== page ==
2. Bathrooms for Each Floor
Hostel bathrooms are dorm-style, meaning that there is one bathroom on each floor, just like in a college dorm. Very few hostels offer private bathrooms and showers.

3. Staff Is Limited
Unlike hotels, which are staffed 24 hours a day, hostels are not always staffed around the clock. So if you forget your room key while having a night out on the town, there is a chance you will not be able to get into your room when it’s time to call it a night.

4. Some Have a Curfew
I once stayed in a hostel in France that had a curfew. If you were not through the security gate by a certain time, you were stuck out on the streets for the night. If you like to stay out late or have a habit of losing track of time, this could be a problem.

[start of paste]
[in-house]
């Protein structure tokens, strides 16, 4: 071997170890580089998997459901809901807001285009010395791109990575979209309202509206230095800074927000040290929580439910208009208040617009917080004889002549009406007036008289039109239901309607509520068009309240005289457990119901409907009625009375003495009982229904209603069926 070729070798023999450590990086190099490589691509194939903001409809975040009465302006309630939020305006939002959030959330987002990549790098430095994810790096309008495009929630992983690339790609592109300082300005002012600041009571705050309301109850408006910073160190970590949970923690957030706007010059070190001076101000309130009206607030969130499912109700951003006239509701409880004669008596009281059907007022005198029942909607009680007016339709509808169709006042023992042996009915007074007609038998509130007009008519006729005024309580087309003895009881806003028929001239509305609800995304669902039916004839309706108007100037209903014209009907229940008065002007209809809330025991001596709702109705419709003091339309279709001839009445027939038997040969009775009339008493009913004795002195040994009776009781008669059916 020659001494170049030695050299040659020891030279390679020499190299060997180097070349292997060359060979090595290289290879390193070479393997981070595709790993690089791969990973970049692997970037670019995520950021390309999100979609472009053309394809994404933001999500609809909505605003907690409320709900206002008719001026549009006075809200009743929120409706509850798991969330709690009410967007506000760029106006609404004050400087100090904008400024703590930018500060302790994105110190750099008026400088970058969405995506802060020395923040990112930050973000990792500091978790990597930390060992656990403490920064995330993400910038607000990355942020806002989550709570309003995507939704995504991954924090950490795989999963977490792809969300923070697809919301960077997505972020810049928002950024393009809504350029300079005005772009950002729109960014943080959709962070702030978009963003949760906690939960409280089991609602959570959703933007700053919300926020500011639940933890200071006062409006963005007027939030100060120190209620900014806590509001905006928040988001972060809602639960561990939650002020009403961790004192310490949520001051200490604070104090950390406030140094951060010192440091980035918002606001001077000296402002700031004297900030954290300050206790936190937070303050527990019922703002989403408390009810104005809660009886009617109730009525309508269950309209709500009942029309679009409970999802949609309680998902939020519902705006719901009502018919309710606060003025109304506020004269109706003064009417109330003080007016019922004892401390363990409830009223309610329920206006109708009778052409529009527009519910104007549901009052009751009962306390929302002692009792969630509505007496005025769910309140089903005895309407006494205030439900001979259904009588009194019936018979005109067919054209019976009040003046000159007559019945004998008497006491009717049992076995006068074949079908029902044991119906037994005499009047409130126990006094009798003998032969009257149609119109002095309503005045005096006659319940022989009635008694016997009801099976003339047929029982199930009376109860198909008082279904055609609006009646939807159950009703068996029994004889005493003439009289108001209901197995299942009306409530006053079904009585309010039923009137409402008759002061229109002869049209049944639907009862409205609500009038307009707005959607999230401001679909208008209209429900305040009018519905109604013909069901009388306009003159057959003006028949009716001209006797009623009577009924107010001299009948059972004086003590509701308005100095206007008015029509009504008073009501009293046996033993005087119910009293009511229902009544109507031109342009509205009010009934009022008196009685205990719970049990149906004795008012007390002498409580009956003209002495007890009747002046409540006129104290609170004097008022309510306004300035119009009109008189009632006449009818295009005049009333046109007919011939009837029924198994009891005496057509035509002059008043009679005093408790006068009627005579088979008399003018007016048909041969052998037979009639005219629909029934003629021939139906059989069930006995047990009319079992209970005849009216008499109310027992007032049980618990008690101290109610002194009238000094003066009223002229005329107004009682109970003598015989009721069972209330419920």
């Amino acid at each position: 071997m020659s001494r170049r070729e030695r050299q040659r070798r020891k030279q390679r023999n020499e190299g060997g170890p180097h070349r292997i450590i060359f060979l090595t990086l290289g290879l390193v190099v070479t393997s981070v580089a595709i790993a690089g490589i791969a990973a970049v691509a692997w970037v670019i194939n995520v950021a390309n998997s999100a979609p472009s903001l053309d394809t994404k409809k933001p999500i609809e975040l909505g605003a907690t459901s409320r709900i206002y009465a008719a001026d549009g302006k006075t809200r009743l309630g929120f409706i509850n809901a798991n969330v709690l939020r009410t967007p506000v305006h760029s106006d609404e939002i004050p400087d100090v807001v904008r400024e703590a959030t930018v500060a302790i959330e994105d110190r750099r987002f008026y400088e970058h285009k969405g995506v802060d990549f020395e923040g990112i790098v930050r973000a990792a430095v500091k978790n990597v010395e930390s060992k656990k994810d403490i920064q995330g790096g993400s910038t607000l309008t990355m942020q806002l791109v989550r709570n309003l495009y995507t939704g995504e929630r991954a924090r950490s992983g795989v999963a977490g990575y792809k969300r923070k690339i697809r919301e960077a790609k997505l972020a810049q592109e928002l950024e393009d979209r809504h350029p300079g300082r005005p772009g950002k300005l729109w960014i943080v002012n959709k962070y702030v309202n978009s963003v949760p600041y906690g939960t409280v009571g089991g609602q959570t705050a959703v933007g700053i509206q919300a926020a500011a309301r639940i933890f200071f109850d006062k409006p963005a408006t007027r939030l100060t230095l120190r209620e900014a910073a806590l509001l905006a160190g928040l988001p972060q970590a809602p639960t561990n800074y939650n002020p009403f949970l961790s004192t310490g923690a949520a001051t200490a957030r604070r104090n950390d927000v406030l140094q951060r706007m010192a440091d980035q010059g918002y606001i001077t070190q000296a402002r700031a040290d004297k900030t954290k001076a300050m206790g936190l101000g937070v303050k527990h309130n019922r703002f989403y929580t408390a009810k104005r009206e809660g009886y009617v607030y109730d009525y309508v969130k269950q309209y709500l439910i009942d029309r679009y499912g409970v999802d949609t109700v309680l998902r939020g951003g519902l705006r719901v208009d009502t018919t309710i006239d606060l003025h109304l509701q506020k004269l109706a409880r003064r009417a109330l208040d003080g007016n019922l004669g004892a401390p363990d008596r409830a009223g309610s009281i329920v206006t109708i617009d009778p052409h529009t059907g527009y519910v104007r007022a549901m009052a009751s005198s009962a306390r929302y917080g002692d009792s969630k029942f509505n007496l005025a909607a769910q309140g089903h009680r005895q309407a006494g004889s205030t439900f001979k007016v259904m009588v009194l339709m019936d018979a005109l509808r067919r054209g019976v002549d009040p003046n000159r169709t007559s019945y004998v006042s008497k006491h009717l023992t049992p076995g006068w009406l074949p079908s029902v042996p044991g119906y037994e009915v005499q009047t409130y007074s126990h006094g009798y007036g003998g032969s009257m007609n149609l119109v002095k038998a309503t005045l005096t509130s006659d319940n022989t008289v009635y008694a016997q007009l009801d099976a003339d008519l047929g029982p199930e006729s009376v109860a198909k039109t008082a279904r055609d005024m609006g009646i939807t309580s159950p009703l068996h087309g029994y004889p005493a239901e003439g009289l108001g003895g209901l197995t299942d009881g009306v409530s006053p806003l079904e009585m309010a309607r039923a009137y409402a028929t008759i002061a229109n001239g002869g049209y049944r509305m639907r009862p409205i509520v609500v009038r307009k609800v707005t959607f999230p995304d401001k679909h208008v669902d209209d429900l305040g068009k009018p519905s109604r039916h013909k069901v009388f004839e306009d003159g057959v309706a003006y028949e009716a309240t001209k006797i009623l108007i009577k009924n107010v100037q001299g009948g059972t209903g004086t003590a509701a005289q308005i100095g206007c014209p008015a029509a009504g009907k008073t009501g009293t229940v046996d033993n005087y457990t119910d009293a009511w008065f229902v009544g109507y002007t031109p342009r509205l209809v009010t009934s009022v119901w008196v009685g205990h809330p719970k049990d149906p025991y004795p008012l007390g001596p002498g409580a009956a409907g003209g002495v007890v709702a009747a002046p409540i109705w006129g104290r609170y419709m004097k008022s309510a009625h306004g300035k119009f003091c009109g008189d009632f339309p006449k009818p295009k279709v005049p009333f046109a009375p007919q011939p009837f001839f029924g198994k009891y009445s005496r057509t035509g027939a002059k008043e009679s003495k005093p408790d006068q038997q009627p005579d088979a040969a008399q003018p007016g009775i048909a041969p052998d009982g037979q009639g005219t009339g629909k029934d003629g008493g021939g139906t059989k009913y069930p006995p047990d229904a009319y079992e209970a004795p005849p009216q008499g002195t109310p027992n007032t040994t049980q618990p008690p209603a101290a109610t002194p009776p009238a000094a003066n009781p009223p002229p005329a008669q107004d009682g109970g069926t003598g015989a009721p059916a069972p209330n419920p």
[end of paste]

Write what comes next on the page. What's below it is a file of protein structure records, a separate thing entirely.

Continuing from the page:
5. Risk of Theft
Due to the fact that you will be in a shared room, your belongings are at risk of being stolen by other guests or hostel staff. This is especially true when there isn’t a locker or safe in which to put your things.

6. Might Not Know Roommates
Since most hostel rooms are occupied by four to twenty travelers, you may be sharing a room with strangers. This can be a little scary for some travelers, especially because you never know who you will be sharing with until you are there.

7. Sketchy Neighborhoods
Some hostels, especially in metro areas, are located on streets near vacant buildings downtown. The locations are convenient, but can make travelers feel a little nervous at night.

8. Old Buildings
Many hostels are located in old buildings. This means the elevators may malfunction, the air conditioning may be nonexistent, and in the cold months of winter, you’ll want to pack many sweaters to use for layers.

9. Simple Furnishings
The furnishings in a hostel tend to range from bunk beds in the bedrooms, to old couches in the lobby. The lack of redecorating is in part why hostels can remain so inexpensive.

Tips for Staying in a Hostel

1. Read Room Reviews